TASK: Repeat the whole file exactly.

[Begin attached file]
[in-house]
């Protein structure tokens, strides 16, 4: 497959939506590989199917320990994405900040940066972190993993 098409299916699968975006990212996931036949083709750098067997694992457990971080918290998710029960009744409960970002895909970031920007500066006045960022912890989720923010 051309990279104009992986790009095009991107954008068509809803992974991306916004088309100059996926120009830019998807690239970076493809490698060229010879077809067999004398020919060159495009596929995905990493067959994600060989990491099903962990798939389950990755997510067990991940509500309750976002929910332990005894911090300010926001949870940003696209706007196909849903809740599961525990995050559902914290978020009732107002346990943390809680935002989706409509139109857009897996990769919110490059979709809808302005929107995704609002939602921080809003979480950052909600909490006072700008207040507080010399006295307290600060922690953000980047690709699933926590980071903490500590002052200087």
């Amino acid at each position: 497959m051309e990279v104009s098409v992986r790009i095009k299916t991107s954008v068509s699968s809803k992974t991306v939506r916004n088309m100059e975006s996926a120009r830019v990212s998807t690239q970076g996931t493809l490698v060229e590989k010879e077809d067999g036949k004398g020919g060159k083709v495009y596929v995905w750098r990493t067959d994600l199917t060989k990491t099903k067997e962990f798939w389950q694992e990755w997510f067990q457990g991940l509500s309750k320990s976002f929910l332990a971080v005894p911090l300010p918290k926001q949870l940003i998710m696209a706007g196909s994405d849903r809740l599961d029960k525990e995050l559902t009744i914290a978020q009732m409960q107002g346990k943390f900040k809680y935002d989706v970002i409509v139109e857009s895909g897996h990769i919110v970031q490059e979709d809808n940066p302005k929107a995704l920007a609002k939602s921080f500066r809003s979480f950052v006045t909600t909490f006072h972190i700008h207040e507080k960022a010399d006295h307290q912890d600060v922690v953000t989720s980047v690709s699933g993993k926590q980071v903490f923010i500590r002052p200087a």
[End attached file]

[in-house]
């Protein structure tokens, strides 16, 4: 497959939506590989199917320990994405900040940066972190993993 098409299916699968975006990212996931036949083709750098067997694992457990971080918290998710029960009744409960970002895909970031920007500066006045960022912890989720923010 051309990279104009992986790009095009991107954008068509809803992974991306916004088309100059996926120009830019998807690239970076493809490698060229010879077809067999004398020919060159495009596929995905990493067959994600060989990491099903962990798939389950990755997510067990991940509500309750976002929910332990005894911090300010926001949870940003696209706007196909849903809740599961525990995050559902914290978020009732107002346990943390809680935002989706409509139109857009897996990769919110490059979709809808302005929107995704609002939602921080809003979480950052909600909490006072700008207040507080010399006295307290600060922690953000980047690709699933926590980071903490500590002052200087």
């Amino acid at each position: 497959m051309e990279v104009s098409v992986r790009i095009k299916t991107s954008v068509s699968s809803k992974t991306v939506r916004n088309m100059e975006s996926a120009r830019v990212s998807t690239q970076g996931t493809l490698v060229e590989k010879e077809d067999g036949k004398g020919g060159k083709v495009y596929v995905w750098r990493t067959d994600l199917t060989k990491t099903k067997e962990f798939w389950q694992e990755w997510f067990q457990g991940l509500s309750k320990s976002f929910l332990a971080v005894p911090l300010p918290k926001q949870l940003i998710m696209a706007g196909s994405d849903r809740l599961d029960k525990e995050l559902t009744i914290a978020q009732m409960q107002g346990k943390f900040k809680y935002d989706v970002i409509v139109e857009s895909g897996h990769i919110v970031q490059e979709d809808n940066p302005k929107a995704l920007a609002k939602s921080f500066r809003s979480f950052v006045t909600t909490f006072h972190i700008h207040e507080k960022a010399d006295h307290q912890d600060v922690v953000t989720s980047v690709s699933g993993k926590q980071v903490f923010i500590r002052p200087a």